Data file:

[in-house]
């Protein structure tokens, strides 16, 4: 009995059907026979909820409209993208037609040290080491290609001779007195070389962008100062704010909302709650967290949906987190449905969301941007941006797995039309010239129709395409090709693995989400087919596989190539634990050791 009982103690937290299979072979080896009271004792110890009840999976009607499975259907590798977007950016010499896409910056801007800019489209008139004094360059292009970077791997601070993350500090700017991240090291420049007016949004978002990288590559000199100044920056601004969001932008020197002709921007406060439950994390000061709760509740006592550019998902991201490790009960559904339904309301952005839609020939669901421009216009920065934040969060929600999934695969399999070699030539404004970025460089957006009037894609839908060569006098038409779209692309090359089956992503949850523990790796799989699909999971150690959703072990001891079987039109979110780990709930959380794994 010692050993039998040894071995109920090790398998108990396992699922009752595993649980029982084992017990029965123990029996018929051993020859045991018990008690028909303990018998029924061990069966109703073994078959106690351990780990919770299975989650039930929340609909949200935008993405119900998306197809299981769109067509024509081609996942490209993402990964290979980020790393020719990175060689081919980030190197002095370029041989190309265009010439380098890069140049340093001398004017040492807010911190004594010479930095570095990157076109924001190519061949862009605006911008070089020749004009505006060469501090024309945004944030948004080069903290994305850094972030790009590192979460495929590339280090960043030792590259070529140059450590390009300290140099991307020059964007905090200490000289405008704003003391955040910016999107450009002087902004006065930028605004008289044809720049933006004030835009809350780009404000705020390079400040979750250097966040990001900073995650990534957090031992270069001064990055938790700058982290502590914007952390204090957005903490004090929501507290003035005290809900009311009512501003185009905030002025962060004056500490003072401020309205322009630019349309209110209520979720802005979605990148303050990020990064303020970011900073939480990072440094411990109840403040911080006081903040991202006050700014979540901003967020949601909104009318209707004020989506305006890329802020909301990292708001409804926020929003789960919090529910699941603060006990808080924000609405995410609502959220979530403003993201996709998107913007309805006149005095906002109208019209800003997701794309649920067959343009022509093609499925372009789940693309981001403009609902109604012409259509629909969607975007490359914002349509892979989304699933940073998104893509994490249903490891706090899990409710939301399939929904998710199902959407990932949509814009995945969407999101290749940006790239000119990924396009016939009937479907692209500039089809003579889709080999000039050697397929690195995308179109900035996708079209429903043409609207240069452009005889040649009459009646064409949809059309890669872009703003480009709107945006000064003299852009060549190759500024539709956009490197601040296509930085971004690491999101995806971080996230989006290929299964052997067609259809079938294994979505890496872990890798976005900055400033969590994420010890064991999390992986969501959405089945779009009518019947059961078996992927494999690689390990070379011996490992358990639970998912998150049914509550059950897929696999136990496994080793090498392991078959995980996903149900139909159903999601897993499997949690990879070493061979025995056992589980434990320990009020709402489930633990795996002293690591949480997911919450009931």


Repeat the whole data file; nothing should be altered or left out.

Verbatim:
[in-house]
């Protein structure tokens, strides 16, 4: 009995059907026979909820409209993208037609040290080491290609001779007195070389962008100062704010909302709650967290949906987190449905969301941007941006797995039309010239129709395409090709693995989400087919596989190539634990050791 009982103690937290299979072979080896009271004792110890009840999976009607499975259907590798977007950016010499896409910056801007800019489209008139004094360059292009970077791997601070993350500090700017991240090291420049007016949004978002990288590559000199100044920056601004969001932008020197002709921007406060439950994390000061709760509740006592550019998902991201490790009960559904339904309301952005839609020939669901421009216009920065934040969060929600999934695969399999070699030539404004970025460089957006009037894609839908060569006098038409779209692309090359089956992503949850523990790796799989699909999971150690959703072990001891079987039109979110780990709930959380794994 010692050993039998040894071995109920090790398998108990396992699922009752595993649980029982084992017990029965123990029996018929051993020859045991018990008690028909303990018998029924061990069966109703073994078959106690351990780990919770299975989650039930929340609909949200935008993405119900998306197809299981769109067509024509081609996942490209993402990964290979980020790393020719990175060689081919980030190197002095370029041989190309265009010439380098890069140049340093001398004017040492807010911190004594010479930095570095990157076109924001190519061949862009605006911008070089020749004009505006060469501090024309945004944030948004080069903290994305850094972030790009590192979460495929590339280090960043030792590259070529140059450590390009300290140099991307020059964007905090200490000289405008704003003391955040910016999107450009002087902004006065930028605004008289044809720049933006004030835009809350780009404000705020390079400040979750250097966040990001900073995650990534957090031992270069001064990055938790700058982290502590914007952390204090957005903490004090929501507290003035005290809900009311009512501003185009905030002025962060004056500490003072401020309205322009630019349309209110209520979720802005979605990148303050990020990064303020970011900073939480990072440094411990109840403040911080006081903040991202006050700014979540901003967020949601909104009318209707004020989506305006890329802020909301990292708001409804926020929003789960919090529910699941603060006990808080924000609405995410609502959220979530403003993201996709998107913007309805006149005095906002109208019209800003997701794309649920067959343009022509093609499925372009789940693309981001403009609902109604012409259509629909969607975007490359914002349509892979989304699933940073998104893509994490249903490891706090899990409710939301399939929904998710199902959407990932949509814009995945969407999101290749940006790239000119990924396009016939009937479907692209500039089809003579889709080999000039050697397929690195995308179109900035996708079209429903043409609207240069452009005889040649009459009646064409949809059309890669872009703003480009709107945006000064003299852009060549190759500024539709956009490197601040296509930085971004690491999101995806971080996230989006290929299964052997067609259809079938294994979505890496872990890798976005900055400033969590994420010890064991999390992986969501959405089945779009009518019947059961078996992927494999690689390990070379011996490992358990639970998912998150049914509550059950897929696999136990496994080793090498392991078959995980996903149900139909159903999601897993499997949690990879070493061979025995056992589980434990320990009020709402489930633990795996002293690591949480997911919450009931």